You’ll be forgiven if you’d forgotten about Google Knol, an online encyclopedia project begun with much fanfare as a “Wikipedia killer” in 2007.Thus, when Google ended its sponsorship of the project last week, some folk’s first reaction was “it isn’t dead already?“
Many in the mass media and tech press thought this site would become the place to go for solid basic information on the Internet. After all, Knol was backed by the most popular brand on the Internet and written by peer-reviewed professionals, clearly to be trusted more than the hive mind producing Wikipedia.
Clearly that didn’t happen, nor would it be the first time the collective punditry of the universe was wrong about something, either. But this post is not an obituary for a failed project, nor is it a victory celebration for Wikipedia and the hive mind. I want to briefly look forward, and suggest that the project might now see new life.
You see, Knol authors are being offered the opportunity to continue their project on WordPress, by way of the Annotum Project. As the original Knol site fades away (no new content after May 1, 2012; closure in October 2012), Knol authors can choose to move their existing articles to WordPress.com, or set up their own Annotum sites using self-hosted WordPress. Of course, this means that Knol authors are less likely to be isolated off in their own little part of the Internet (where they could be easily forgotten), and become part of the broad and lively WordPress community. Could be good for all of us!
Meanwhile, it’s been a week since the announcement by Google and WordPress, and it appears that Annotum may prove to be a rebirth, not a final resting place for Knol. The beginnings of an infrastructure for Annotum are coming together:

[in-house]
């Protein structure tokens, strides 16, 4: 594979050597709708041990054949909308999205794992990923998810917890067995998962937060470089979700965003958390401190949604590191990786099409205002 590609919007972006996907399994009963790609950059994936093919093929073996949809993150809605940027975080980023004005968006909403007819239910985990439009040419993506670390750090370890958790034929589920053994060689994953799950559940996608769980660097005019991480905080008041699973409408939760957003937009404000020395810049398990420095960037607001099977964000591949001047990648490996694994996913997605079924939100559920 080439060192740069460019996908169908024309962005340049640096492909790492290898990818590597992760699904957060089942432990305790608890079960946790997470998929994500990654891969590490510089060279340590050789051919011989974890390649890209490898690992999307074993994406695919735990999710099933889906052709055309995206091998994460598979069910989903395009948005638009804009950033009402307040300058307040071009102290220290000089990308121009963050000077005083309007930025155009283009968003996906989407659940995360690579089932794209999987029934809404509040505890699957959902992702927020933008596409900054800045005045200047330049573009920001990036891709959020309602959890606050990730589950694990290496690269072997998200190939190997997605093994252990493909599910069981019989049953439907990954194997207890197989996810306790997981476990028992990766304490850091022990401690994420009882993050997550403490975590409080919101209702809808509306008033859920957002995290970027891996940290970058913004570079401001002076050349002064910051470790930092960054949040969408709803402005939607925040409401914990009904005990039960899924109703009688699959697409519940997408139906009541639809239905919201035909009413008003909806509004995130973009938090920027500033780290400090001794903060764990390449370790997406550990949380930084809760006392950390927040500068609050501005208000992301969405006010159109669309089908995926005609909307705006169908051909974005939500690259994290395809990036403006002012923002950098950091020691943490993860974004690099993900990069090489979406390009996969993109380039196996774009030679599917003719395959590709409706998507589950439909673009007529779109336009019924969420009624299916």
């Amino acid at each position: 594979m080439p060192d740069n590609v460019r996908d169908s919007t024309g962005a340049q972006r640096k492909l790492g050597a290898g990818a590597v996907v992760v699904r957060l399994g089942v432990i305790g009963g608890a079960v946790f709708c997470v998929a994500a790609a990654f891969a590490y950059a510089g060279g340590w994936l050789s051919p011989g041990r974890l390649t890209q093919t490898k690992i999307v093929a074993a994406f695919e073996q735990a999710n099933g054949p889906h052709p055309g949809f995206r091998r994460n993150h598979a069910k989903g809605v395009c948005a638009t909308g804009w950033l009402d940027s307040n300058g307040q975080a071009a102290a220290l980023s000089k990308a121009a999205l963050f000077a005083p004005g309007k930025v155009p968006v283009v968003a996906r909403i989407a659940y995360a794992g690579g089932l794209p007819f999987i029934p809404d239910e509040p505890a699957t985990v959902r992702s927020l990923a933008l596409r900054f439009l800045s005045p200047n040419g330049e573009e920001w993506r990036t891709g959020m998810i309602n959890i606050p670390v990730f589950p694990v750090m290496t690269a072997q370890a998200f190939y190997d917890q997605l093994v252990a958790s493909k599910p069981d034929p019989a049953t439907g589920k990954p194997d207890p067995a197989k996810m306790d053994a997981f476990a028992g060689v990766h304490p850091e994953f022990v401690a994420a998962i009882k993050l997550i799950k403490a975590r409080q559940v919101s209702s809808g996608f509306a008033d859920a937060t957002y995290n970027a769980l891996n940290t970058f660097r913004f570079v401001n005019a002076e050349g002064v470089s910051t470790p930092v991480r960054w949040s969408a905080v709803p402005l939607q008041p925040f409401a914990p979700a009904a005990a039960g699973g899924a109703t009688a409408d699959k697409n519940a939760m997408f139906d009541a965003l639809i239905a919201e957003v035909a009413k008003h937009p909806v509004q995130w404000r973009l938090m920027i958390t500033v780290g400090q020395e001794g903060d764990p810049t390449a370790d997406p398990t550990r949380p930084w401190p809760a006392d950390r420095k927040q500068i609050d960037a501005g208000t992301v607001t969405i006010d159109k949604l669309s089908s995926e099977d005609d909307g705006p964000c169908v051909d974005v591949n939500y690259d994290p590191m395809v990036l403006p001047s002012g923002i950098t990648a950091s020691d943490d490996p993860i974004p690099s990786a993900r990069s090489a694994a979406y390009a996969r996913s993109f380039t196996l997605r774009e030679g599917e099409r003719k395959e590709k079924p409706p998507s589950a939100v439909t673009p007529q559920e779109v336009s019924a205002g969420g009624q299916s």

- In the first week, the Annotum base theme has been downloaded more than 5500 times from WordPress.org.
- A support site is live at UserVoice, with a knowledge base and a small bit of feedback.
- Annotum even has “Annotum2Go” packages at GitHub that will set up a web server on Windows and Mac machines and configure WordPress/Annotum sites.
Recognizing that this bit of optimism might also end up entirely wrong, I intend to follow the project’s progress, and see what happens. I might even contribute a WordPress or openSUSE article at some point.
If you’re a Knol author, welcome to the WordPress community! I really want to know what you think about the future of the project. Are you sad that Google pulled the plug? Are you surprised that you didn’t transition to another (say, more Googlish) platform? I know of at least one person who is. Will Annotum meet your (individual and collective) needs? Will the Peter Arno article ever be finished?
Other comments on Knol and Annotum appreciated too.